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Mandos

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This article is about the Vala. For the dwelling, see Halls of Mandos.
Ted Nasmith - Lúthien's Lament Before Mandos.jpg
Mandos
Vala
Biographical Information
Other namesNámo, Bannoth, Badhron, The Judge, The Just
PositionRuler of the Dead
LocationHalls of Mandos
Family
SiblingsIrmo and Nienna
SpouseVairë
Physical Description
GenderMale

Mandos was the Doomsman of the Valar who pronounced judgement in matters of fate. He was the keeper of the slain in his Halls in the west of Valinor. Vairë the Weaver is his wife. His actual — less common — name was Námo, "Mandos" being the name of his dwelling place.

Contents

[edit] History

Mandos was the brother of the Vala Irmo (also called Lórien). Together, Mandos and Irmo are called the Fëanturi (Q: "Masters of Spirits"). Their sister is Nienna.

Mandos is said to be the grimmest of the Valar. However, this in no way implies that Mandos is dark or evil. His grimness is wholly part of his nature, coming (one must assume) from that part of the mind of Ilúvatar from which he was created. Neither is Mandos willful or malevolent in declaring the fates of Arda. Only at the bidding of Manwë will Mandos ever pronounce his dooms. Mandos and Manwë have always been allied since their entering into , and together they understand most clearly the Vision of Ilúvatar more than any of the other Valar. Mandos knew nearly all of what was to come within the realm of Arda, though not all. Only Ilúvatar knew with full certainty what the full doom of Arda will be, and he will not reveal it all, even to Mandos or Manwë.

The Halls of Mandos were ever expanding as the history of Arda progressed and the spirits of the slain Eldar were recalled there. The walls were covered with the webs of Vairë, who wove all events of history into her tapestries.

[edit] Etymology

Námo (pron. [ˈnaːmo]) in Quenya means "Judge" or "Ordainer",[1] from root NAM.

Mandos ([ˈmandos]) is a Quenya name meaning "Castle of Custody".[2] It derived from the early Elvish Mandostŏ.[3]

In Eriol's Old English translations, Mandos is referred as Nefrea "Corpse-ruler" and neoaerna hlaford "master of the houses of the dead".[4]

[edit] Other versions of the Legendarium

Christopher Tolkien notes that in the early version of the legendarium Mandos does exclaim prophecies, but he doesn't function as the "Doomsman of the Valar" as in the later Silmarillion.[5] His wife was Fui Nienna.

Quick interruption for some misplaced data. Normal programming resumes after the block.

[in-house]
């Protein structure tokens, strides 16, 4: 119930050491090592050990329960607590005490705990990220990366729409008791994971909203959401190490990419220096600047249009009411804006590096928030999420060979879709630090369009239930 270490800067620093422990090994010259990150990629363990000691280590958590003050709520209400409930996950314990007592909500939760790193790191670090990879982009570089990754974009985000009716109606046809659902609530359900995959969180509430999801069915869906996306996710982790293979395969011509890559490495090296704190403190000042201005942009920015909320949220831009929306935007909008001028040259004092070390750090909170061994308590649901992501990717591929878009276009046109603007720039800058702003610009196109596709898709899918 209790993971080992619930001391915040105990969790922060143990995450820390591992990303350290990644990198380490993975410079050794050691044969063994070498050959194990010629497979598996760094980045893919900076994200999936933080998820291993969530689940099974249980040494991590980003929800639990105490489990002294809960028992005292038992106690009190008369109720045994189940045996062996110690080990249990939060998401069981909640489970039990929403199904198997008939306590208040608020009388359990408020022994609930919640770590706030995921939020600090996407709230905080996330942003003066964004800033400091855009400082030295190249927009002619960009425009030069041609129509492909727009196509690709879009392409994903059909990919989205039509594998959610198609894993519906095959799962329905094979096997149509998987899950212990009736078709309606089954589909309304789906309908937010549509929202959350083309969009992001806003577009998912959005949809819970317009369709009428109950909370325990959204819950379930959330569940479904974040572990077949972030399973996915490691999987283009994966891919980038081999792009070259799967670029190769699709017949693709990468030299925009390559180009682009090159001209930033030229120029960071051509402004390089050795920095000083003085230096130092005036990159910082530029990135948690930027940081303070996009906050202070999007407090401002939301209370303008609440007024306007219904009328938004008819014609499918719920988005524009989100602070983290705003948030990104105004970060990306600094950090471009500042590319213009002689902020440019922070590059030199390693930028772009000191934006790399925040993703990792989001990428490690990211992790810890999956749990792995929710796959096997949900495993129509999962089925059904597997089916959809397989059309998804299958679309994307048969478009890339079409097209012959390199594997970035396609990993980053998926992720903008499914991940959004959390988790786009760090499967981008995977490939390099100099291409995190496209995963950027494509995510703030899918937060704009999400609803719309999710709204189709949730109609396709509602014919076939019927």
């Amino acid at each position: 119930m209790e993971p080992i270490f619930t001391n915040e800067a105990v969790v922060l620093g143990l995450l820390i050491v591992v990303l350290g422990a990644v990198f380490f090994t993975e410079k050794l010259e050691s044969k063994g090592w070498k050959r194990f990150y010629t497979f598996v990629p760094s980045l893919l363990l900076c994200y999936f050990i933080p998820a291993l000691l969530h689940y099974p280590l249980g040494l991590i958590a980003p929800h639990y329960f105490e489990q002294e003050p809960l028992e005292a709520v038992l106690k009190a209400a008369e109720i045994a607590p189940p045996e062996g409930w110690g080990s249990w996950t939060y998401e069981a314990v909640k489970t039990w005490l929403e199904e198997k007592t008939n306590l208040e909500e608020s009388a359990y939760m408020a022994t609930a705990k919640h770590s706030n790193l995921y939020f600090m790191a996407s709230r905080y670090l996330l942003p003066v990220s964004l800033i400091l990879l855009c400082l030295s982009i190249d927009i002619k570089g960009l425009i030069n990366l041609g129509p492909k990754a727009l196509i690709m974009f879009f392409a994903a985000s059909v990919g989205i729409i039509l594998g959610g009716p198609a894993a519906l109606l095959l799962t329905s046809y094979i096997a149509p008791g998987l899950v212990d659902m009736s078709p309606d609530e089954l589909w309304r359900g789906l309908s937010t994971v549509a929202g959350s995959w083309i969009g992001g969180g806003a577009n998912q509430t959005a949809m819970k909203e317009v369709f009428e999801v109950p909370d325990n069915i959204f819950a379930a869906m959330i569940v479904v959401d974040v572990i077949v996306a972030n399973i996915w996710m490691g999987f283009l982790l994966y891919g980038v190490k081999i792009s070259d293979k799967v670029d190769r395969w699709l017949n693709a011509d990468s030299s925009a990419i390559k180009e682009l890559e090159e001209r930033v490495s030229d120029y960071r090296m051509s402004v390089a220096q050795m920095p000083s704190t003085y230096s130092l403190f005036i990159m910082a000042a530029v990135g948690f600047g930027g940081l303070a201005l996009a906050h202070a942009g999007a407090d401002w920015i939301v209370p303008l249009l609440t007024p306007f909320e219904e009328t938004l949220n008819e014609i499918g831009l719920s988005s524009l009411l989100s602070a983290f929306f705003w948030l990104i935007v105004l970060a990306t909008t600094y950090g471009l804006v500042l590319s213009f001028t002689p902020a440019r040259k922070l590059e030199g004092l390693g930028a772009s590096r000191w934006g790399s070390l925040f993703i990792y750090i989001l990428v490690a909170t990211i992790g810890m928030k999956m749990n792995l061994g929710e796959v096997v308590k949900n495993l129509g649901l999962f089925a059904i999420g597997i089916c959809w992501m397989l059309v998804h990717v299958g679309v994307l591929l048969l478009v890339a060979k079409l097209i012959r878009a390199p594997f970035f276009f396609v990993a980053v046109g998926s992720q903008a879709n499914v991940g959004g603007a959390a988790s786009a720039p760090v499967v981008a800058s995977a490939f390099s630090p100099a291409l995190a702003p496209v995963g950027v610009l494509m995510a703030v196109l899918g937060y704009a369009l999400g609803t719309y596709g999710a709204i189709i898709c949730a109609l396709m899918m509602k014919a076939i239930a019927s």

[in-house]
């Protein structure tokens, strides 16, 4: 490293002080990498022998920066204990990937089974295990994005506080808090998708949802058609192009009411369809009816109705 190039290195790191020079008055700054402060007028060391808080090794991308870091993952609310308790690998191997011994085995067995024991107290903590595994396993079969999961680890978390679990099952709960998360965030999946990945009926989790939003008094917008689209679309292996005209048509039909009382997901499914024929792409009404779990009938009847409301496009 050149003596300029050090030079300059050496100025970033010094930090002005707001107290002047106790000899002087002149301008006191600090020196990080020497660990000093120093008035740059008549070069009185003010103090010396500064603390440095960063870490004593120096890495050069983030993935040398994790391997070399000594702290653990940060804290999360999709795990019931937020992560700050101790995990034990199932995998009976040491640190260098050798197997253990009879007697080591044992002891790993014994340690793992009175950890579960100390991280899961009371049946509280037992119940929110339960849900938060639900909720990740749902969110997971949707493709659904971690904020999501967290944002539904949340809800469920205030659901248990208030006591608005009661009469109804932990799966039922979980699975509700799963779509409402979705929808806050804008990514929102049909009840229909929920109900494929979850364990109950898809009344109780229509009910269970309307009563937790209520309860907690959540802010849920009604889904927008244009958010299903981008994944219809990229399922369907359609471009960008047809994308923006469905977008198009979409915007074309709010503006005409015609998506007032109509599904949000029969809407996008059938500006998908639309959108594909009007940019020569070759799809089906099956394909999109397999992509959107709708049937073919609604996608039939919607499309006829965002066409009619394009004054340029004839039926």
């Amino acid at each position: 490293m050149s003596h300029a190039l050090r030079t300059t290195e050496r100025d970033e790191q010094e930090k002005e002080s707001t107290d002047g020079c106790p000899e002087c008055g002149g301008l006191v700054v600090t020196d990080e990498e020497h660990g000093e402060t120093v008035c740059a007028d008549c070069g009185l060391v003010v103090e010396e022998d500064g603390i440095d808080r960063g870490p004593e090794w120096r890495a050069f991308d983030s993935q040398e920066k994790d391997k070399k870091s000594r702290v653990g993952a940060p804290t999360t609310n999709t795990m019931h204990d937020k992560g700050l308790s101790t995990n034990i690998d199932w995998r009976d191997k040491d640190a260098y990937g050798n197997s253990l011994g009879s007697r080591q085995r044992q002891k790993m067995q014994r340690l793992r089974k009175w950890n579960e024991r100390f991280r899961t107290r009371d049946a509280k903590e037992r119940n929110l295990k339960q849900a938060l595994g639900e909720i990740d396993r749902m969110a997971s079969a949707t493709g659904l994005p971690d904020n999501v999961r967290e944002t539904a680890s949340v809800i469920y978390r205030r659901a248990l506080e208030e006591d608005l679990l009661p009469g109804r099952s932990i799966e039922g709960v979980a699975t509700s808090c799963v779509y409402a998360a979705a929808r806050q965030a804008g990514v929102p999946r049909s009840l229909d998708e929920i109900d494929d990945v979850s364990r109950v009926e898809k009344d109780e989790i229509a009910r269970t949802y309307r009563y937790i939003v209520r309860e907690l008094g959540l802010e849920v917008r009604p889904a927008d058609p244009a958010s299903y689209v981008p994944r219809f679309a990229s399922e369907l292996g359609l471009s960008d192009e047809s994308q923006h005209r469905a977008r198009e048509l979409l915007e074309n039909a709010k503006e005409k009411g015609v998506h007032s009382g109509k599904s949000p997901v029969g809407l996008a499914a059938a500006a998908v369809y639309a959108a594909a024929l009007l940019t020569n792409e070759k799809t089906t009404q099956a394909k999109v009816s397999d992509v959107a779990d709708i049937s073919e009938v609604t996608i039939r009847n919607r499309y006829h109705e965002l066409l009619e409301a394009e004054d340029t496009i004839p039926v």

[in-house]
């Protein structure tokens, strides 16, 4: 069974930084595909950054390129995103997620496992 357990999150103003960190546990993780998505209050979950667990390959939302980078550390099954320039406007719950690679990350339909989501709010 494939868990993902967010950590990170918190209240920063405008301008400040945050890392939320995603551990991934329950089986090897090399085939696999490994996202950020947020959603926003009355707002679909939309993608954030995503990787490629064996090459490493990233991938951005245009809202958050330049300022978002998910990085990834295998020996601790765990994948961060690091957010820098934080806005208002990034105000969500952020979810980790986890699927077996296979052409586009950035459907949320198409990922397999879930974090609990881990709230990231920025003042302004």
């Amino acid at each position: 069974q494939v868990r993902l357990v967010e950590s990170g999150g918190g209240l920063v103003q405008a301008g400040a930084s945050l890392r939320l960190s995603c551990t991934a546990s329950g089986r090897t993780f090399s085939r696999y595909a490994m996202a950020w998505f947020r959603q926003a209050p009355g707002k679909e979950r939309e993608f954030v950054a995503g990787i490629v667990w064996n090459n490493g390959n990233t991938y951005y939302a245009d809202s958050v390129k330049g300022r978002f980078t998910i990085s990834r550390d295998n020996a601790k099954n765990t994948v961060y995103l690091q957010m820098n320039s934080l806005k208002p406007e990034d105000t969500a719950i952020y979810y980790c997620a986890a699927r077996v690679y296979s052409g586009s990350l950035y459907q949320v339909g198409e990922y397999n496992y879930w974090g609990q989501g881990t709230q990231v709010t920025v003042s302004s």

In the Qenya Lexicon the Vala in Qenya was called Ve or Vefantur Mandos. In the Gnomish Lexicon his Gnomish names are Bannoth Gwi, Gwi-fanthor and Gwivannoth. His personal name(s) Ve/Gwi are said to derive from a primitive root VEHE, but no meaning or translation are given.[6]

Mandos is the Qenya name of the region and their Halls, also known as Ve after him. The Gnomish form Bannoth also refers to the Vala and the region of the souls, but also improperly his Halls (properly Gwi or Ingwi).[6]

In the later The Etymologies, the name of the Vala was Mando, translated as "Imprisoner, Binder", derived from root MBAD. Note that here, Mando was envisioned as the actual name of the Vala proper (not his realm). In that conception, the form Mand-os is a lengthened form (from Mandosse) meaning "Dread Imprisoner". The Noldorin name for Mandos is Bannos. Cf. GOS, Osse.

An epithet of Mandos was Morimando (Dark Mando), being the dark counterpart of Manwe Kalamando (Light Mando). Tolkien notes that in those epithets, the element man loses its sense as "doom, prison", and is understood as the root referring to "holiness" (root MAN in Manwe).[7]

[edit] Inspiration

Mandos is comparable to gods of the dead of real world mythologies, like Hades or Hel. The instance of Lúthien singing to him in order to release her beloved, is reminiscent of similar ancient tales, such as Orpheus singing to Hades to release Eurydice, or Hermod who asks Hel to release Baldur. [8] Another similarity shared between Mandos and the two mythological figures, is that they bear the name of their realms.

The story of Orpheus has been retold in English literature as Sir Orfeo.

[edit] References

  1. J.R.R. Tolkien, "Qenya Noun Structure", in Parma Eldalamberon XXI (edited by Christopher Gilson, Patrick H. Wynne and Arden R. Smith), p. 85
  2. J.R.R. Tolkien, Christopher Tolkien (ed.), Morgoth's Ring, p.350
  3. J.R.R. Tolkien, "From Quendi and Eldar, Appendix D" (edited by Carl F. Hostetter), in Vinyar Tengwar, Number 39, July 1998, p. 6
  4. J.R.R. Tolkien, Christopher Tolkien (ed.), The Shaping of Middle-earth, "III. The Quenta: Appendix 1: Fragments of a translation of The Quenta Noldorinwa into Old English, made by Ælfwine or Eriol; together with Old English equivalents of Elvish names"
  5. J.R.R. Tolkien, Christopher Tolkien (ed.), The Book of Lost Tales Part One, "The Coming of the Valar and the Building of Valinor": "Notes and Commentary"
  6. 6.0 6.1 J.R.R. Tolkien, Christopher Tolkien (ed.), The Book of Lost Tales Part One, Appendix: Names in the Lost Tales – Part One
  7. J.R.R. Tolkien, Christopher Tolkien (ed.), The Lost Road and Other Writings, "Part Three: The Etymologies", entry MBAD
  8. Dawn Felagund, "Námo Mandos" , Silmarillion Writers Guild (accessed 23 November 2014)


Ainur
Valar
Lords:  Manwë · Ulmo · Aulë · Oromë · Mandos · Irmo · Tulkas
Queens:  Varda · Yavanna · Nienna · Estë · Vairë · Vána · Nessa
Former:  Melkor
Associated Maiar
Manwë Eönwë · Olórin Varda Ilmarë · Olórin · Arien
Ulmo Ossë · Uinen · Salmar Yavanna Aiwendil
Aulë Mairon · Curumo Estë Melian
Oromë Tilion · Alatar · Pallando Vána
Other Maiar
Balrogs Gothmog · Durin's Bane · Lungorthin
Wizards Saruman · Gandalf · Radagast · Blue Wizards (Rómestámo · Morinehtar)
Topics
Music · Valarin · Almaren · Valinor · Valmar · Second Music